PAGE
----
“We have had some good conversations nationally and the Government is starting to come around to the idea of doing some different stuff with people who perpetrate violence, rather than court and prison.”

Still, the solution to family violence is not going to come from one place.

“There is a lot of work going on, but at the end of the day services like ours are a small part of the puzzle.

“As a community, we need to change our attitudes about men.

“It is a double-edged sword — the whole thing that makes men not come here is the belief men need to carry on being tough.

“It creates negative behaviour and also holds men back from dealing with it, the harden-up approach.

“We have to make it easier and more normal for men to be able to talk to each other about this sort of stuff, whatever space they are in.”

Three years since that first Wednesday night, Thomas returns to Tauawhi regularly.

“I love it here. If I feel pressure on myself, this is my safe haven. I feel safe around these people.”

Through counselling sessions at Tauawhi, parenting courses, noho marae, and the support of the other men, he has felt a change within himself.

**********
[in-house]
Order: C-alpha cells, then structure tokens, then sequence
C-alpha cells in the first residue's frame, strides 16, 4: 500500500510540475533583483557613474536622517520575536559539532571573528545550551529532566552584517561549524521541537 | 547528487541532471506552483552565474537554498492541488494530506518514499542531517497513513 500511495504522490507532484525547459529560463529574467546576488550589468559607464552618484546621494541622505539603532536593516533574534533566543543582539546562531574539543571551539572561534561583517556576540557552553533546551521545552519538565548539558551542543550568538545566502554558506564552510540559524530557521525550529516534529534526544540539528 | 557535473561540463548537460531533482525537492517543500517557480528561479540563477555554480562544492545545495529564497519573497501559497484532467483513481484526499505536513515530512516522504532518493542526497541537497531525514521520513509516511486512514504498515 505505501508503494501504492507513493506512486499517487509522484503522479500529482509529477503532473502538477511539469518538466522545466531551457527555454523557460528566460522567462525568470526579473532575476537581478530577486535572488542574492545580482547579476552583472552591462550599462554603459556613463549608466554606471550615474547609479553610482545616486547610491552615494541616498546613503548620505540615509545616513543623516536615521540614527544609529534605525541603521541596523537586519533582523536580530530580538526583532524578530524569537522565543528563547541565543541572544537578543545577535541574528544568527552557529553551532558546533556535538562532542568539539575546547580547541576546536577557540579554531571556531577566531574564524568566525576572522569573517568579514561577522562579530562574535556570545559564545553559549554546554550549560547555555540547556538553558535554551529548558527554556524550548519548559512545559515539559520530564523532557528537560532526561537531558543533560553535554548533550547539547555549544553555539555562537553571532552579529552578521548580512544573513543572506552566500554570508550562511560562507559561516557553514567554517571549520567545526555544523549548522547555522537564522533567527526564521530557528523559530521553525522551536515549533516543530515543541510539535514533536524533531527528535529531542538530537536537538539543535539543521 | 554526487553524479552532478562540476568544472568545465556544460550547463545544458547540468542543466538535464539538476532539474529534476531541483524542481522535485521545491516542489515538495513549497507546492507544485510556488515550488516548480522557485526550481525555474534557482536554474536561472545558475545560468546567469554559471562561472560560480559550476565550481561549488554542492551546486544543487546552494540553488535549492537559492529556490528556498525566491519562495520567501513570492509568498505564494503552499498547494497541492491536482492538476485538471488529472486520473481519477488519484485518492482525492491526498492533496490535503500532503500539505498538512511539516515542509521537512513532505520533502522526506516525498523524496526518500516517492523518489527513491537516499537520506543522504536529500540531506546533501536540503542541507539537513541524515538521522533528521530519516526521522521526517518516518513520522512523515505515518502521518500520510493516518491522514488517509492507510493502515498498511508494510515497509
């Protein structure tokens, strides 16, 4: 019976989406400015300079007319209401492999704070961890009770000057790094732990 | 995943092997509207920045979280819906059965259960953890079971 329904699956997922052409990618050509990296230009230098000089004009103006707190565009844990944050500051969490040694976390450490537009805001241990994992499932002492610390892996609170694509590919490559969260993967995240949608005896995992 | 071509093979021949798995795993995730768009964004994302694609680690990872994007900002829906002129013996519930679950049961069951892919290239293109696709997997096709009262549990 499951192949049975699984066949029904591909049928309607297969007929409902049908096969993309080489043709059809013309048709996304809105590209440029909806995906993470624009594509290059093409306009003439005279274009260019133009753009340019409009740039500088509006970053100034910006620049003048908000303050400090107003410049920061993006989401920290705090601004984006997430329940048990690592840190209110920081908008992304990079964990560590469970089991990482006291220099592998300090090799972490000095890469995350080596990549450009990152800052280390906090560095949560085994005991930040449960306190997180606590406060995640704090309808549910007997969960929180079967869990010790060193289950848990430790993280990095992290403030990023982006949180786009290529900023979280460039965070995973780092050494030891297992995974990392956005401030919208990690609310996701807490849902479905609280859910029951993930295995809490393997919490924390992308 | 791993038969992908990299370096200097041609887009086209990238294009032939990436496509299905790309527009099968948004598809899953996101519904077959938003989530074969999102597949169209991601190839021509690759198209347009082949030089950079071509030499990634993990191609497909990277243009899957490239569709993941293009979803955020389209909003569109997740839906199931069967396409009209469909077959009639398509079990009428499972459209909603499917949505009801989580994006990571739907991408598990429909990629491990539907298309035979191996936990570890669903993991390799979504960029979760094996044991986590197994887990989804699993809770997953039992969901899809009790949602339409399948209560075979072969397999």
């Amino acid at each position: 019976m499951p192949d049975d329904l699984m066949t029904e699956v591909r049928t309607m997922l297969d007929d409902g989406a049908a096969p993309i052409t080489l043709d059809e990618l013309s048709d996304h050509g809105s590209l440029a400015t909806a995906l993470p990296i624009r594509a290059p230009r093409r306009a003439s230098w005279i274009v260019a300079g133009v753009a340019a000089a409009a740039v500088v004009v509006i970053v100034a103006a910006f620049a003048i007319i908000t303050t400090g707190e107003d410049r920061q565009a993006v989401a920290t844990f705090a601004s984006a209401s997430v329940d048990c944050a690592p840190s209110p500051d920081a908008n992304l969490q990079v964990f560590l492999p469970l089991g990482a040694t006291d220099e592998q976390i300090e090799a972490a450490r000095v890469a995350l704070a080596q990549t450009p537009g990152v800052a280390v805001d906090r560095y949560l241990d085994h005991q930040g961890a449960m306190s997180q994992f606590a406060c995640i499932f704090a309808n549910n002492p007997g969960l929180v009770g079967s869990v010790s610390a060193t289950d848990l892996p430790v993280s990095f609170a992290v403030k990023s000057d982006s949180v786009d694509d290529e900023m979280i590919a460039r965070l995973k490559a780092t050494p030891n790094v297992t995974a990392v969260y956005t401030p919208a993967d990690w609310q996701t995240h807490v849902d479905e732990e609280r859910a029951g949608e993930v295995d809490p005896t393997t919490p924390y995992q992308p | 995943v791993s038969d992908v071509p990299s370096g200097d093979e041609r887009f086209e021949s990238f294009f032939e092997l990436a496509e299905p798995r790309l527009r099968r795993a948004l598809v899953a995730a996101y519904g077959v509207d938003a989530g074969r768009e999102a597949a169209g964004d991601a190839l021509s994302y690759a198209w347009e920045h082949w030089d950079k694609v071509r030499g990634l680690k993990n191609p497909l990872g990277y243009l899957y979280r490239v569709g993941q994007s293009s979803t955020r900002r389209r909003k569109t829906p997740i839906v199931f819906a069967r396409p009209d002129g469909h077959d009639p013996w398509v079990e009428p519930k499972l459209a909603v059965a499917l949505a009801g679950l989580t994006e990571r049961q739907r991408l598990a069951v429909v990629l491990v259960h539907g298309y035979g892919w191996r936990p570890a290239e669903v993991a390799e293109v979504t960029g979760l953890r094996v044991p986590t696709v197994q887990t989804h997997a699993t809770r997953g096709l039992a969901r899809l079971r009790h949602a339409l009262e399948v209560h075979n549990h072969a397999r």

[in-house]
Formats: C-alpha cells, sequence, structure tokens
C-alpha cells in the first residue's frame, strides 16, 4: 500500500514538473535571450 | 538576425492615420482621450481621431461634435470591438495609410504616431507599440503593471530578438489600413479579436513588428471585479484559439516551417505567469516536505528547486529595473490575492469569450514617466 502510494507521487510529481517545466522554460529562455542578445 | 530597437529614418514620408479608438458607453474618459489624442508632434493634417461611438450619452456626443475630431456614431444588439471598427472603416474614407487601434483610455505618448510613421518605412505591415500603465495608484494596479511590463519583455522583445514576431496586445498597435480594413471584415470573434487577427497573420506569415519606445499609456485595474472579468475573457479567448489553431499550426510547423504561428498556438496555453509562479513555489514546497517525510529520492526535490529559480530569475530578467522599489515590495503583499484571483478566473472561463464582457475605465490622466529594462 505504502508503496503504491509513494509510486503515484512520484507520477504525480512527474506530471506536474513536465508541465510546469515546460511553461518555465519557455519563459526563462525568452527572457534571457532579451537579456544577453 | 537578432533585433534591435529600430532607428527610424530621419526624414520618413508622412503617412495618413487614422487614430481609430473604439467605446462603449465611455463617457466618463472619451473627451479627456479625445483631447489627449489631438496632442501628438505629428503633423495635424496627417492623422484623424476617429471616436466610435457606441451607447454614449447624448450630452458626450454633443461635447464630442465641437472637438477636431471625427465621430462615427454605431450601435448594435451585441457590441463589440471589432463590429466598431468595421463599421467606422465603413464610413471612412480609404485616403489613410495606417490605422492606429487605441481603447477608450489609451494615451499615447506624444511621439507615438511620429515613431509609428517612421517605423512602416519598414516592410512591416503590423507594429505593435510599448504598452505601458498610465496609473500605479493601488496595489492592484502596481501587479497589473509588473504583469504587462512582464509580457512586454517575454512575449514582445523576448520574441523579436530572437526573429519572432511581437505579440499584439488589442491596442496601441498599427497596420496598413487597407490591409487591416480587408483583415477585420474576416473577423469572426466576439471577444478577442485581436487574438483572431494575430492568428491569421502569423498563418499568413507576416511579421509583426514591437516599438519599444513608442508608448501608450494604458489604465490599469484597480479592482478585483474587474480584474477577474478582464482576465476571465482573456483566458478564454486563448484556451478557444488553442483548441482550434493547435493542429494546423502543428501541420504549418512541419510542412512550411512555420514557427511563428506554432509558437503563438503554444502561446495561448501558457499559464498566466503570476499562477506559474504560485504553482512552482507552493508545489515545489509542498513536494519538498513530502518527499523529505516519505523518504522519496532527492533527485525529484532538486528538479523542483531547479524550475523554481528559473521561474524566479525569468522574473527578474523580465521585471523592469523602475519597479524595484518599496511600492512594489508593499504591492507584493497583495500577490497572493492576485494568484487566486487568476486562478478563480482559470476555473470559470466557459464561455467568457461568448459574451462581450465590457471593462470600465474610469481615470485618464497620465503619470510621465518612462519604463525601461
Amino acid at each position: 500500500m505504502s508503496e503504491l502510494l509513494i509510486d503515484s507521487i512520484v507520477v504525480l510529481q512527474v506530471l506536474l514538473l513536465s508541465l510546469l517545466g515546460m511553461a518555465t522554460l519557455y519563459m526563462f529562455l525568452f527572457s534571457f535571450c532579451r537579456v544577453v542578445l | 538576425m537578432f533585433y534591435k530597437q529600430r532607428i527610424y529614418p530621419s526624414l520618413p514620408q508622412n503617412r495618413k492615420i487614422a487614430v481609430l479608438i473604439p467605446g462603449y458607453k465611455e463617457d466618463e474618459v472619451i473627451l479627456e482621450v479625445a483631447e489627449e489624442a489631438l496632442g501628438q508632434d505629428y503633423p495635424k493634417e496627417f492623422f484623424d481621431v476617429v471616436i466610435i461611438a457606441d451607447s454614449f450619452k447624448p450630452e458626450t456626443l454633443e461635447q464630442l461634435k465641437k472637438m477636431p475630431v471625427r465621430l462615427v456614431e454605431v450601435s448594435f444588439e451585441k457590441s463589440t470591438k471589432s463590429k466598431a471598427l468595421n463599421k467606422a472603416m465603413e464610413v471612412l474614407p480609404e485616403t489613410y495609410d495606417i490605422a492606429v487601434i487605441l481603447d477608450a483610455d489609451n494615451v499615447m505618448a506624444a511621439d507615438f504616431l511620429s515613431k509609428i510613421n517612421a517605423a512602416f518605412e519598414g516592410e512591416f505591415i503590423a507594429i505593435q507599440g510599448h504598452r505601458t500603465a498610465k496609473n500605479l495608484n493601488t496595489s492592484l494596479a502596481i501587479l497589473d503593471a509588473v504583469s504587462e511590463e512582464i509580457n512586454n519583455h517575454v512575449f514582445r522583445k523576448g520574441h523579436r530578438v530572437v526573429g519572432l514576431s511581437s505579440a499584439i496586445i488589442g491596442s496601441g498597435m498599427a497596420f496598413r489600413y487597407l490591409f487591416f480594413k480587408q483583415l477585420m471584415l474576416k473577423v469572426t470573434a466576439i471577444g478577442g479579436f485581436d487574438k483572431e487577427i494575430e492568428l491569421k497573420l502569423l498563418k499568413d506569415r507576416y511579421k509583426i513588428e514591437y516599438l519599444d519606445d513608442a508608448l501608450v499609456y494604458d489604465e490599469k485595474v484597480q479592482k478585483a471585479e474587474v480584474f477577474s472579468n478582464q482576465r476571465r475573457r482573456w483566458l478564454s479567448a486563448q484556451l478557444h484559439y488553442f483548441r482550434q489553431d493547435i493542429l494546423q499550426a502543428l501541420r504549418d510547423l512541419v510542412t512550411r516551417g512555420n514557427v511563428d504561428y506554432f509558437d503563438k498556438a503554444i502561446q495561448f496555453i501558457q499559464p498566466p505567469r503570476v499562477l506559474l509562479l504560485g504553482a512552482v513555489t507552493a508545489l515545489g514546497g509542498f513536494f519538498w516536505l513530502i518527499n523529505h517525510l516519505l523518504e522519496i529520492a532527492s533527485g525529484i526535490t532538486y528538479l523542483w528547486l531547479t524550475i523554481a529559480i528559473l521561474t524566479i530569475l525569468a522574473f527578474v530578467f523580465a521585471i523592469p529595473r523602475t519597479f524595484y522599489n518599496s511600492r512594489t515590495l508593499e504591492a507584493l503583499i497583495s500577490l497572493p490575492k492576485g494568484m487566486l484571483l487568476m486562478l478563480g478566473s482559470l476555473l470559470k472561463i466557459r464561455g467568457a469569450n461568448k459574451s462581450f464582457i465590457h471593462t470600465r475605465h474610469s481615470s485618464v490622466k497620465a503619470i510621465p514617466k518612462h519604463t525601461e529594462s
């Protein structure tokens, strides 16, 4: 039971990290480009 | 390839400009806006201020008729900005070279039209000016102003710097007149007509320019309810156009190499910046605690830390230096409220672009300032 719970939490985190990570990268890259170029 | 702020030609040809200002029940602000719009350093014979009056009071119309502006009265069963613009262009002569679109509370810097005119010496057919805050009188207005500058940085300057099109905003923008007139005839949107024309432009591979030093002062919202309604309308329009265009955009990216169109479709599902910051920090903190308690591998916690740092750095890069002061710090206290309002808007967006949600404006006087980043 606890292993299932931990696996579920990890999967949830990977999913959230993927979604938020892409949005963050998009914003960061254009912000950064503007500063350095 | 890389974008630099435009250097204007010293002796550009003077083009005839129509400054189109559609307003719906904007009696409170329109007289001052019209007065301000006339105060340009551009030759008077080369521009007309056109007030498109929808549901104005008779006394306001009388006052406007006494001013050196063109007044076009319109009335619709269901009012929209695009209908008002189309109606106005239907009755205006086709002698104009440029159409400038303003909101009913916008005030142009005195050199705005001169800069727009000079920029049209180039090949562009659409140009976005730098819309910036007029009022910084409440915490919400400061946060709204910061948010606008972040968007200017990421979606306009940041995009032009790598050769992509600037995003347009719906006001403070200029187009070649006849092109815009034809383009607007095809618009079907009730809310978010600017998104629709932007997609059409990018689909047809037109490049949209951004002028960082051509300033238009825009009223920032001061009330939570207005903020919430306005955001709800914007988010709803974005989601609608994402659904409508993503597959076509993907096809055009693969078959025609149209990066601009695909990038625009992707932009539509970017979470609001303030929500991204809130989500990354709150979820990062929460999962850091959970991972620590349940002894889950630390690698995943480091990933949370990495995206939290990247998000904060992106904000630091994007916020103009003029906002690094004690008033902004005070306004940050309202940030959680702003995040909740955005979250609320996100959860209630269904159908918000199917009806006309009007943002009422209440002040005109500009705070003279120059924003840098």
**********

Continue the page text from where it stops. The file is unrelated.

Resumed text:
“Now I can actually talk to people, and even let people look at me strangely without reacting.

“Before, if someone looked at me in a strange way I would reply, ‘What the f... are you looking at?’ Now I just let it go.”

Most importantly, though, he has rekindled a relationship with some of his family.

“I am trying to do something better for myself and the people around me.”

■ If you are interested in more information or supporting Tauawhi, contact Tim at tim.marshall@psec.org.nz or 027 558 6362

Violence-free network

Police 111 or Gisborne: 06 869 0205,
Ruatoria: 06 864 8419
Te Whare Tu Wahine Women’s Refuge
and Men’s Respite Centre: 06 867 9427
Crisis Line: 0800 377 600
Te Runanganui o Ngati Porou Whanau
Oranga Services: 06 867 9960
Tauawhi Men’s Centre: 06 868 8278
Victim Support: 06 869 0259 or 0800
842 846
Court Victim Adviser: 06 869 0330 or
0800 650 654
Ngati Porou Hauora: 06 864 6803
Turanga Health: 06 869 0457
Te Kuwatawata: 06 868 3550
Barnardos: 06 869 1340
Family Works: 06 868 1399
Age Concern: 06 867 6533
Rape Crisis: 06 867 9967
Oranga Tamariki (formerly Child Youth
and Family): 0508 326 459